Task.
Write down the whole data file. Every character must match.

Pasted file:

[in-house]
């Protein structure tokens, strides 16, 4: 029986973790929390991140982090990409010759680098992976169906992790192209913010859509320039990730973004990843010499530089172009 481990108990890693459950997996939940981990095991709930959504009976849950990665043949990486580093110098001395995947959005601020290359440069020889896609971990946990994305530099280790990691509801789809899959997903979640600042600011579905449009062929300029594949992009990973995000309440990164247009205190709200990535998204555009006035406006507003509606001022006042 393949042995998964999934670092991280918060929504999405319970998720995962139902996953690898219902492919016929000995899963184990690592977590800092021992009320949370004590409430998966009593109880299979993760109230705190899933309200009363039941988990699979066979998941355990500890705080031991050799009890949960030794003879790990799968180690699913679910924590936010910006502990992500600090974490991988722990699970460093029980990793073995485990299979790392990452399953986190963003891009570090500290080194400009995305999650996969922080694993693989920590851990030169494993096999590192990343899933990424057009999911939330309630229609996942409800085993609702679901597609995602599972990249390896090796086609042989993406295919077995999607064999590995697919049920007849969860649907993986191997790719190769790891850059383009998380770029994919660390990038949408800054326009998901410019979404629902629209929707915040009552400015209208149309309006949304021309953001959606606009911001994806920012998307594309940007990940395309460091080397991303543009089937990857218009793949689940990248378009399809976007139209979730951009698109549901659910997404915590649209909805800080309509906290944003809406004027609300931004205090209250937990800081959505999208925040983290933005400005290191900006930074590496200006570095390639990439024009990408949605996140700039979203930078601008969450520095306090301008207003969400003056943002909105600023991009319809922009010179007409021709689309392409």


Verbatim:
[in-house]
């Protein structure tokens, strides 16, 4: 029986973790929390991140982090990409010759680098992976169906992790192209913010859509320039990730973004990843010499530089172009 481990108990890693459950997996939940981990095991709930959504009976849950990665043949990486580093110098001395995947959005601020290359440069020889896609971990946990994305530099280790990691509801789809899959997903979640600042600011579905449009062929300029594949992009990973995000309440990164247009205190709200990535998204555009006035406006507003509606001022006042 393949042995998964999934670092991280918060929504999405319970998720995962139902996953690898219902492919016929000995899963184990690592977590800092021992009320949370004590409430998966009593109880299979993760109230705190899933309200009363039941988990699979066979998941355990500890705080031991050799009890949960030794003879790990799968180690699913679910924590936010910006502990992500600090974490991988722990699970460093029980990793073995485990299979790392990452399953986190963003891009570090500290080194400009995305999650996969922080694993693989920590851990030169494993096999590192990343899933990424057009999911939330309630229609996942409800085993609702679901597609995602599972990249390896090796086609042989993406295919077995999607064999590995697919049920007849969860649907993986191997790719190769790891850059383009998380770029994919660390990038949408800054326009998901410019979404629902629209929707915040009552400015209208149309309006949304021309953001959606606009911001994806920012998307594309940007990940395309460091080397991303543009089937990857218009793949689940990248378009399809976007139209979730951009698109549901659910997404915590649209909805800080309509906290944003809406004027609300931004205090209250937990800081959505999208925040983290933005400005290191900006930074590496200006570095390639990439024009990408949605996140700039979203930078601008969450520095306090301008207003969400003056943002909105600023991009319809922009010179007409021709689309392409």